how to CARE for your writer: a primer

13/30 of #authorconfession

What’s the best thing someone has said about your writing?

I know I have a habit of turning fairly simple questions on their side, or connect some loosely relevant topic and make it into a blog post — but that’s why you love me, right? RIGHT?!? 🙃

Anyway. I wouldn’t want to spend time trying to pick out one compliment that I’d consider as above all others, because any compliment is nice and appreciated. If there’s one thing I appreciate most it has to be the encouragement I got: from my Mom, from friends, from colleagues. The type of encouragement that’s full of trust and love. When they didn’t care what I was writing, as long as I was going for it.

And that got me thinking. There’s a lot of ways people can — often inadvertently — hurt a writer. We are a curious folk. So here’s a little taste of how to treat us that speaks to our peculiar nature.

Stage One: ‘The Encouragement’

So, you’ve got an aspiring writer on your hands. Don’t panic! They’re still good folk, they’re still your friend/child/parent/relative/coworker. Things are just going to be a little different now.

When the first inkling (see what I did there? 😜) rears its fuzzy little creative head, it’s important you don’t scare it. Writing, like any creative expression, scares easily at the beginning. Welcome it.

You don’t have to be interested, in which case a simple “Wow, good for you!” will suffice. Show the poor sod you’re okay with their choice. There’s enough self doubt in a beginner writer to service a small village. They need to know they’re not shunned outright from society.

This is what I, personally, would pick as the most important thing in my life. It took me twenty years to realize my inkling into a career and profession. Having that patient encouragement is crucial.

Stage Two: ‘The Feedback’

Alright, you’ve been supportive and whatnot, and now the poor bastard has actually written something-anything down. Maybe it’s a poem, maybe it’s a short story or a novel. It can be a single sentence for all it matters. They got through the painful self-questioning and decided to show it to you.

That responsibility cannot be overstated.

When giving feedback to a writer, no matter how experienced they are — or not — there are a few DOs and DON’Ts to keep in mind.

  • Either read it or don’t. Never, ever!, say that you’re going to read it and end up not to, but bullshit them anyway. We’re not fragile, we can accept that you don’t have time or you’re simply not interested. Say that you’re not into sci-fi, you can’t be bothered to read, or whatever the reason may be, and be done with it.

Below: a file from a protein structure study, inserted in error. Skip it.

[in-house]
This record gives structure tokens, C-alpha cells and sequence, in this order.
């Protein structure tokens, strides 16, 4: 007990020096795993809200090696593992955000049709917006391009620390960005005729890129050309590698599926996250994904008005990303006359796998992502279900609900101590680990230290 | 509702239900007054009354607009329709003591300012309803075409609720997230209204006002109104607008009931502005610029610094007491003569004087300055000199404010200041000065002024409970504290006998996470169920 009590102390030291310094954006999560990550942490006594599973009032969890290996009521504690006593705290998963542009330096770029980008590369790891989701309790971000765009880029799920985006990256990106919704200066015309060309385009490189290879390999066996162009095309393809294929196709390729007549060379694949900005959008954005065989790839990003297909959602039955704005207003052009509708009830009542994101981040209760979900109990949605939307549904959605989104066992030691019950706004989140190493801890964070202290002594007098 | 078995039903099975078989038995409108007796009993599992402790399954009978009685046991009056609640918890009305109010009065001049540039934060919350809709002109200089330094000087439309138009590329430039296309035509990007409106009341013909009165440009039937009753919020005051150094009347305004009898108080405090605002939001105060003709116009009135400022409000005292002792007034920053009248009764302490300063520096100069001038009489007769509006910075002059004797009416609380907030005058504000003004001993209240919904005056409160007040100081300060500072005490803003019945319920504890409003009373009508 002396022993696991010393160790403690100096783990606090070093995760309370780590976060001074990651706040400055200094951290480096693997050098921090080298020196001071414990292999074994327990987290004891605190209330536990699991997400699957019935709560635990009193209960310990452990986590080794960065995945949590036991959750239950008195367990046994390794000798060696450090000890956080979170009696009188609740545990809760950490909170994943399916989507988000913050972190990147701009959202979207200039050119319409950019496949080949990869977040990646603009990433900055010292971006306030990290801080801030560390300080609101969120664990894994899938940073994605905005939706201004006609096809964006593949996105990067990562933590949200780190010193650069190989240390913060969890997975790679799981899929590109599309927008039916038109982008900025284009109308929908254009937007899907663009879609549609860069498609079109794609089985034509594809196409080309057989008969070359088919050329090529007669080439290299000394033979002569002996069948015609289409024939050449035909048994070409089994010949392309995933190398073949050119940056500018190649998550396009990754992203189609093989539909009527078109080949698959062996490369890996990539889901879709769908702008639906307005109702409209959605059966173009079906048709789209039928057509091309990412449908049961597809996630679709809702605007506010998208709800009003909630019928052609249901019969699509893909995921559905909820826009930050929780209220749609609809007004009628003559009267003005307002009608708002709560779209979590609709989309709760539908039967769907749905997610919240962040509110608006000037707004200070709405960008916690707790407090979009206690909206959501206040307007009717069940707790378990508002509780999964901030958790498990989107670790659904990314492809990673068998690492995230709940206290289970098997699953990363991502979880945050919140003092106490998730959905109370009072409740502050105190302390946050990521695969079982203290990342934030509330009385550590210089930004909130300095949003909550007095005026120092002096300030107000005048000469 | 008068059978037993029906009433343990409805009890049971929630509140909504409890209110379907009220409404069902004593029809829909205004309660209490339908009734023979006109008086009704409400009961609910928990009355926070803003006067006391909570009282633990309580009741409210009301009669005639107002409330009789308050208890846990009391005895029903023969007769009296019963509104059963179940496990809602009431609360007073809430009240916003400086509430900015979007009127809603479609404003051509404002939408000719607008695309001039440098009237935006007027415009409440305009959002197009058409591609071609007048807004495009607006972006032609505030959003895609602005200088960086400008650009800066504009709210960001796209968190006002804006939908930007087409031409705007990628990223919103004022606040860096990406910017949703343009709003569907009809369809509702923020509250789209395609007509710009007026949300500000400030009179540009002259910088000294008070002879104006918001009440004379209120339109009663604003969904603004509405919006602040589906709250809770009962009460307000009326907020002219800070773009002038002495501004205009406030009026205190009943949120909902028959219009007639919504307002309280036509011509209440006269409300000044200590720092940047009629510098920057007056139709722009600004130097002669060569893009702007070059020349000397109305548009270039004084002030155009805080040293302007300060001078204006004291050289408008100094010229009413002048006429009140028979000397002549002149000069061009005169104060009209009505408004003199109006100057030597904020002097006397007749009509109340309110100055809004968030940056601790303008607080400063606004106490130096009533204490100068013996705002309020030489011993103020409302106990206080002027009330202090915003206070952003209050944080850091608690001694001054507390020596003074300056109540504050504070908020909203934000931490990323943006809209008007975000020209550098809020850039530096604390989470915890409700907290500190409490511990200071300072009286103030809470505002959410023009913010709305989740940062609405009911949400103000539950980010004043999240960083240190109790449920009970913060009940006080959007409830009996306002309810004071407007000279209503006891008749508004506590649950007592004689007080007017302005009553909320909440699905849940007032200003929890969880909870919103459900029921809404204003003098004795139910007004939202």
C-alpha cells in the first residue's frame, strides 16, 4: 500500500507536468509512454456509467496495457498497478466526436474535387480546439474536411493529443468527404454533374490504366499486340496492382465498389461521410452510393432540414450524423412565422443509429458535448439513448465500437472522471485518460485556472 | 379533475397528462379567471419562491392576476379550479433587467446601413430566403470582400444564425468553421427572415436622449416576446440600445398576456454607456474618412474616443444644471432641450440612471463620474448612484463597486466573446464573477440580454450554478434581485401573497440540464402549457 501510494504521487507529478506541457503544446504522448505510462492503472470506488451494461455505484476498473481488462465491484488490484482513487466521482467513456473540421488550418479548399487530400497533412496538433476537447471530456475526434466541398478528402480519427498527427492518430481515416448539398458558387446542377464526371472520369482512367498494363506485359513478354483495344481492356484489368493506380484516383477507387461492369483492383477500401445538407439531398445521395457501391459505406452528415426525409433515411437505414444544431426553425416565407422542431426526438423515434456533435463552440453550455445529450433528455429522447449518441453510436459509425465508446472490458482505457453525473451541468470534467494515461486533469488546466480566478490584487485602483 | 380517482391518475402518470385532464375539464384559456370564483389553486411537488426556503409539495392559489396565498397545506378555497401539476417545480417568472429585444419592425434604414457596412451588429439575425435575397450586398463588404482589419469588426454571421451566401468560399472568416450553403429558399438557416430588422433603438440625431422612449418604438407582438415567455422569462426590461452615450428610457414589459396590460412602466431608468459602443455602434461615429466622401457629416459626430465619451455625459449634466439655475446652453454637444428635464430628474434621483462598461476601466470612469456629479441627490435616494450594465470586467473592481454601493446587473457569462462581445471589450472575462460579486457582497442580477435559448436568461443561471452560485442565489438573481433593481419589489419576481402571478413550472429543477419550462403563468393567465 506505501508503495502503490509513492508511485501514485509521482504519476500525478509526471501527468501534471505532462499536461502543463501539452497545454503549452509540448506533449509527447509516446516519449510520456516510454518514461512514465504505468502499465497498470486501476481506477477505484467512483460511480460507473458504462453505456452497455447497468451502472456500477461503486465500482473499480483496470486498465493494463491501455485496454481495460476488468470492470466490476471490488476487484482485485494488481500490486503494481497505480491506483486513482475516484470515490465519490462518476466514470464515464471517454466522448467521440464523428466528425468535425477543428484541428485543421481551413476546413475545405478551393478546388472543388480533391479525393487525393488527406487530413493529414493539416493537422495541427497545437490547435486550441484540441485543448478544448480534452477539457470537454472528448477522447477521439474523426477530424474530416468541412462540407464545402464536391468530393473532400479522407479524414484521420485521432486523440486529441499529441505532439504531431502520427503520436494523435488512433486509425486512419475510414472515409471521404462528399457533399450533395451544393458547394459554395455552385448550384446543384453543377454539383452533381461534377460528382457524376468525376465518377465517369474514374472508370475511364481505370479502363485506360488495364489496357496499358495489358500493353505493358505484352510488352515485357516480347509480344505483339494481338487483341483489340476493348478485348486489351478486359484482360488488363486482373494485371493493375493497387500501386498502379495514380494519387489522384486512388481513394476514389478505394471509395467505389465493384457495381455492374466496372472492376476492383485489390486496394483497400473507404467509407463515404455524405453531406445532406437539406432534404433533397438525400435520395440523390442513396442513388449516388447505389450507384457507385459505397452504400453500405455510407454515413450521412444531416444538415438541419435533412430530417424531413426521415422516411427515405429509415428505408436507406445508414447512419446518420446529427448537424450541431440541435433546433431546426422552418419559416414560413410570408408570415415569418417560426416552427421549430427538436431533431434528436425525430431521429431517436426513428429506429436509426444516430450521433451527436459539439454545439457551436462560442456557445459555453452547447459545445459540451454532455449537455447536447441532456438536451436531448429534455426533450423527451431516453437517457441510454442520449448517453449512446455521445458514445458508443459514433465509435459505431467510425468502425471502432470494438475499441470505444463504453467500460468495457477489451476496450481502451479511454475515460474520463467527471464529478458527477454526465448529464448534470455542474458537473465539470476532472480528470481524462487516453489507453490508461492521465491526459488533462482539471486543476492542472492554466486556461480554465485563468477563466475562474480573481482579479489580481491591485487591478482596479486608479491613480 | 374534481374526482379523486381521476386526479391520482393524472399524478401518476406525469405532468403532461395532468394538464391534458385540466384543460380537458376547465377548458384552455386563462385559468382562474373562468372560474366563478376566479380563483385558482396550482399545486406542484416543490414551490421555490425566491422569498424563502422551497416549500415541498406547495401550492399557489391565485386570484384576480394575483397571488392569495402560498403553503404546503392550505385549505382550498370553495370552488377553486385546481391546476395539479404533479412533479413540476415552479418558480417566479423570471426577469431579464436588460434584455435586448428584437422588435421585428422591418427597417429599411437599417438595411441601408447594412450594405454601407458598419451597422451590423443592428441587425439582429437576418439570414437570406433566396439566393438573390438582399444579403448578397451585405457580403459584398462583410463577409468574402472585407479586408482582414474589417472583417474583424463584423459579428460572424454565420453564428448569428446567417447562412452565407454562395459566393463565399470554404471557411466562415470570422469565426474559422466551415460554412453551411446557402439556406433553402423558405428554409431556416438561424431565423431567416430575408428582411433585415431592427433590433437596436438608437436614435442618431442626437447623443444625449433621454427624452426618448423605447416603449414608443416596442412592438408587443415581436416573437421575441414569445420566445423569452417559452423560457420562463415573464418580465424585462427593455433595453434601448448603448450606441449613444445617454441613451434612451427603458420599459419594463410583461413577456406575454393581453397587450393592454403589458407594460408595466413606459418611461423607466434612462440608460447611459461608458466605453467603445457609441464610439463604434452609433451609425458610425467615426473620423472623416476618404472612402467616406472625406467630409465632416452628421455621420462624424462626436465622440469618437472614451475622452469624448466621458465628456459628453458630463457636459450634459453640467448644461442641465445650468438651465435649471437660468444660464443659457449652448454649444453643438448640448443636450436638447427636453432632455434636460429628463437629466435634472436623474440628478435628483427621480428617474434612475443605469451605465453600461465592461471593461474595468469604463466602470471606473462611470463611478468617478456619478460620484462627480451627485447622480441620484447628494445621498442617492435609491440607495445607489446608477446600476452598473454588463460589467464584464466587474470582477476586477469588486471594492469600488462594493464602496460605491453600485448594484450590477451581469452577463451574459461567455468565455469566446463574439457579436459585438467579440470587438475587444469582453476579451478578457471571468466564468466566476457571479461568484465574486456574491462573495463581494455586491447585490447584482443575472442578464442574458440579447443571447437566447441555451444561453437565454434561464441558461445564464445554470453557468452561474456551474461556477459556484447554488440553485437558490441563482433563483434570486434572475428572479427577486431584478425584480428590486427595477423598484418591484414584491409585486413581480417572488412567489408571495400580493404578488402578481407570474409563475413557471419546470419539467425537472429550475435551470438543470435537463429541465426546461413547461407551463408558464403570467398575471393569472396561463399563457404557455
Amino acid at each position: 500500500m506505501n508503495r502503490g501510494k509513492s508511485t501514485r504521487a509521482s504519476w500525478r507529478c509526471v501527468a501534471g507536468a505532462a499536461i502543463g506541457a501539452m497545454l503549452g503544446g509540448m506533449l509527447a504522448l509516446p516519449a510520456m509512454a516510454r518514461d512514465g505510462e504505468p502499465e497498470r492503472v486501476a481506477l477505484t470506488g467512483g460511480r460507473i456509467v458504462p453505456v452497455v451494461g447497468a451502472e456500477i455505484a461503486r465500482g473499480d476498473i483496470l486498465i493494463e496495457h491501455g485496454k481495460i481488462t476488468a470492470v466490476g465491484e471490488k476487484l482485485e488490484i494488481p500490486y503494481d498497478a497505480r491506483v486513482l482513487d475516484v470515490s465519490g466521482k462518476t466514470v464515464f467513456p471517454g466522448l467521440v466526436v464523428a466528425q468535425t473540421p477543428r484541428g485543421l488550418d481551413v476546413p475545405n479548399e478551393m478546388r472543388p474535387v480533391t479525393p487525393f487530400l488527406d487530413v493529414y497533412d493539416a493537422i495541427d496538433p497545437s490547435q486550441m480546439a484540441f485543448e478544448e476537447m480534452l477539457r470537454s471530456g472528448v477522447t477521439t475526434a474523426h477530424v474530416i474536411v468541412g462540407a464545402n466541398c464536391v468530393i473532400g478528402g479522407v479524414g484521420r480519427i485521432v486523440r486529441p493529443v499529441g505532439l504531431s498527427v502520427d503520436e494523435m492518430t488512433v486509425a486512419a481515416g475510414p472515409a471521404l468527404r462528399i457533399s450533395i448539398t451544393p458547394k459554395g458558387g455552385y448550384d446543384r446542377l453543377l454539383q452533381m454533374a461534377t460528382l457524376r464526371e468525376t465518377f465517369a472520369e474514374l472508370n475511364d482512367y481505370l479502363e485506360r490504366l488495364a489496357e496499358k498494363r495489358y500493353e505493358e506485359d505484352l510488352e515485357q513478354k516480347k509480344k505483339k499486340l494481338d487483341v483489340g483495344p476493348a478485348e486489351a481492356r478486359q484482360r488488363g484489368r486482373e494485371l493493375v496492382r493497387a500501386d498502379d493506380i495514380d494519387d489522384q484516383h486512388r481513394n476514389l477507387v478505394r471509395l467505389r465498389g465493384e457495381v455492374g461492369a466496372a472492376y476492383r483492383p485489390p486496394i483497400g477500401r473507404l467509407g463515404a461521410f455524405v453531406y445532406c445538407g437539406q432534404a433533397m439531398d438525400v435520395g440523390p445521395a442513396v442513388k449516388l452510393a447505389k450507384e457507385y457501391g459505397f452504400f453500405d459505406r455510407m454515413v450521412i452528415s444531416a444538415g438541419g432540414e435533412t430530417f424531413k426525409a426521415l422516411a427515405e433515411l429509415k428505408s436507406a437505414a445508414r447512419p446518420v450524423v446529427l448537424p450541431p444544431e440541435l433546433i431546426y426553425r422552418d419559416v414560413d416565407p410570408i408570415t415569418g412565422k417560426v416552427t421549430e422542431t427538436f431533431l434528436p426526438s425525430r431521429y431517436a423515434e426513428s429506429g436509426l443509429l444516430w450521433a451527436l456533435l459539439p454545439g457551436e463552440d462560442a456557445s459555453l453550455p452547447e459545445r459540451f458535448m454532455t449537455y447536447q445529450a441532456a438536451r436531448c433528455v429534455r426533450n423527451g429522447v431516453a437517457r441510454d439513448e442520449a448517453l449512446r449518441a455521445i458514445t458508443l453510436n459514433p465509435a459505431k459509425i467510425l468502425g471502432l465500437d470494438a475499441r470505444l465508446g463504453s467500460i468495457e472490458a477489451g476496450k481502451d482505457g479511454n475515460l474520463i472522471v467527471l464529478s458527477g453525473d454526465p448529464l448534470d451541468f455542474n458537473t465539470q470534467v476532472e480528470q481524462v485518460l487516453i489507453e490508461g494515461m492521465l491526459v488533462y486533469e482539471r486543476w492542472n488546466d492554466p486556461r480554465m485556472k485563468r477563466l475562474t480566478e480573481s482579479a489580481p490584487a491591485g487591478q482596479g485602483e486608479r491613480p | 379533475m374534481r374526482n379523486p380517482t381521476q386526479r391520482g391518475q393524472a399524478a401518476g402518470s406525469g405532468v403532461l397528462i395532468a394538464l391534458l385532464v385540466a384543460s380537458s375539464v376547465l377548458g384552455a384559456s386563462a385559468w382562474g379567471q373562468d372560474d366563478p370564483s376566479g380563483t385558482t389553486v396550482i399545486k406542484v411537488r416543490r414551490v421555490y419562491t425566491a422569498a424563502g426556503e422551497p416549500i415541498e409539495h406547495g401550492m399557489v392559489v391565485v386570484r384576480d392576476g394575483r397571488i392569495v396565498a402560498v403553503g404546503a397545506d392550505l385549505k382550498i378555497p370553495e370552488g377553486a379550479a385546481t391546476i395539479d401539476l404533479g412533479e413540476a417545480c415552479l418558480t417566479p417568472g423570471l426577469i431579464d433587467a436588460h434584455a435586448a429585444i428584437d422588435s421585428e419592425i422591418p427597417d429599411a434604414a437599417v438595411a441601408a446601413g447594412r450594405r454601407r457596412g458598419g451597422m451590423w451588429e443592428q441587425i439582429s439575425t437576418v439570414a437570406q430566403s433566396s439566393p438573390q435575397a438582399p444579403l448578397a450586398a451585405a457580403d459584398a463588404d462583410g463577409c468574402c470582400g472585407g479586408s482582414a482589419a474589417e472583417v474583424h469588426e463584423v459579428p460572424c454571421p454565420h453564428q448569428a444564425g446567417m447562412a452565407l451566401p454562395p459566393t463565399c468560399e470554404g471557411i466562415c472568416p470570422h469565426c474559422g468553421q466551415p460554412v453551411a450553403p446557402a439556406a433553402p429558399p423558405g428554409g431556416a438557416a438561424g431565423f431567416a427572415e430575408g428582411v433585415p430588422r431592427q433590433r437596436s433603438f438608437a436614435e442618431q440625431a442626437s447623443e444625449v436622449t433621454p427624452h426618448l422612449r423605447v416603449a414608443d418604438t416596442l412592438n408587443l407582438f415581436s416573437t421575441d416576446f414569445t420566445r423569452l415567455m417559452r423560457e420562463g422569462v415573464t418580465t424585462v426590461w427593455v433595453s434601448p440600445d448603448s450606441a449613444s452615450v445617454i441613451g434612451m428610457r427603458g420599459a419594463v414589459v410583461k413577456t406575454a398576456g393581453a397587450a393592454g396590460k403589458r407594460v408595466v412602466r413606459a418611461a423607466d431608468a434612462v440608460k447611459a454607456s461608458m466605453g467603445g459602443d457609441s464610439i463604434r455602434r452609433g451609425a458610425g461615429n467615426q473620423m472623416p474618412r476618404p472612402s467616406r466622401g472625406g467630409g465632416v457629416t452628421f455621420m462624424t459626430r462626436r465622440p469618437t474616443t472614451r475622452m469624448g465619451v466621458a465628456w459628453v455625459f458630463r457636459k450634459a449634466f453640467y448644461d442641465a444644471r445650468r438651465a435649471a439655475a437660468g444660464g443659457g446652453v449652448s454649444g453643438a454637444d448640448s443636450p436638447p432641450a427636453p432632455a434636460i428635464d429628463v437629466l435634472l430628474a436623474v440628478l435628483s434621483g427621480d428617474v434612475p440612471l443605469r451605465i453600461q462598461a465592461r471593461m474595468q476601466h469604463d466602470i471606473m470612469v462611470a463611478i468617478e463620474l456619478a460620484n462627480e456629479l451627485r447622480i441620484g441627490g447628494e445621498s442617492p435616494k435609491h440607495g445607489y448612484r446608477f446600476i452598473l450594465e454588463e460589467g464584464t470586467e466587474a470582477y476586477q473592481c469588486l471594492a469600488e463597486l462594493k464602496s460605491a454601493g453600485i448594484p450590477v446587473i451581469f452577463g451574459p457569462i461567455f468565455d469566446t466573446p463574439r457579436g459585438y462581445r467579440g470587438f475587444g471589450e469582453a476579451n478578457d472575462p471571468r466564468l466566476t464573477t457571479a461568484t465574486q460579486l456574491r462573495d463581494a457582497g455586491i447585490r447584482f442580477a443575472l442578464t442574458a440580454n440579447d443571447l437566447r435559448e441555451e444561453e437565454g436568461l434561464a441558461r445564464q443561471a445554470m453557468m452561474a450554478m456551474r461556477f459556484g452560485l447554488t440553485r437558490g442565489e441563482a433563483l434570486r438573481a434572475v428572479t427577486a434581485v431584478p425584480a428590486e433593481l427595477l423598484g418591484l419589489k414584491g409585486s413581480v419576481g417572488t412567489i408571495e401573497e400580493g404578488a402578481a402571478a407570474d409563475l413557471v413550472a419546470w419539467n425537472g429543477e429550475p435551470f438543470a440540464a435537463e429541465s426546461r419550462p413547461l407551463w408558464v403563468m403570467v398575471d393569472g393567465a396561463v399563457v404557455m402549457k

• Don’t say “it’s good”. Be specific. First of all, see the point above — non-specific feedback is bullshit. Show the respect for the writer and for the work by being specific. A single thing you liked is good. “Hey, I loved the character in chapter two that had that one line.” Or: “Wow, the pacing was awesome.” Anything that signals that you took your time with the thing.
  • Be honest. I mean, really. If you didn’t like it, and you gave up after three paragraphs: great! (Not “great” great, but still great. That’s feedback a writer can — and damn better should — use.) If you didn’t like the characters, the pacing, the wording, the whatever: say so!
  • Don’t offer solutions or suggestions. (Unless you’re a writer yourself. But in that case the whole relationship is way, waaaaay too complex already, so I’m not gonna cover it here. Let’s assume you’re a reader.) If we made a mistake, it’s on us to fix it. Maybe it’s intentional and you just didn’t get it. This isn’t about ego, it’s about building the professional skillset of writing. You didn’t like something, it’s up to the writer to check and figure it out.

These three major rules cover just about every interaction you’re likely to get into with a writer. It’s pretty easy, no?

Silent encouragement and honest, open opinions — that’s the “great secret”. Everything else, anything more or anything less and your writer is going to get confused. About their career/hobby choice, their skill, or even about their relationship with you.

That’s assuming of course you want to keep them around, but if you don’t, why on Earth would you read a post titled “how to care for your writer?”?!?


Don’t you snap at me! Oh wait, yes, please do snap at me! 😉

Write, document, repeat. I’m doing this new thing: it’s an experiment, mixing different platforms and media to tell the different stories of a working writer: the good, bad, ugly, mundane and spectacular. Documenting my life, initially for a year, and see what happens. Journaling privately has been such a blast and a useful foundation to become more consistent, and I thought I’d try my hand at making certain stories public.

It’s really about going all in: trying out a bunch of stuff, different media — text, images, video, and see what shakes out. I’d love to know what you think: get in touch with me on social media, and tell me what you like/don’t like.

I’m putting my Snapcode right next to this, but you can also find me on Twitter, Instagram, and Facebook. (Also Pinterest, but I don’t use it that much.) Use whatever platform is your favorite.

Thanks! I really appreciate your time and attention.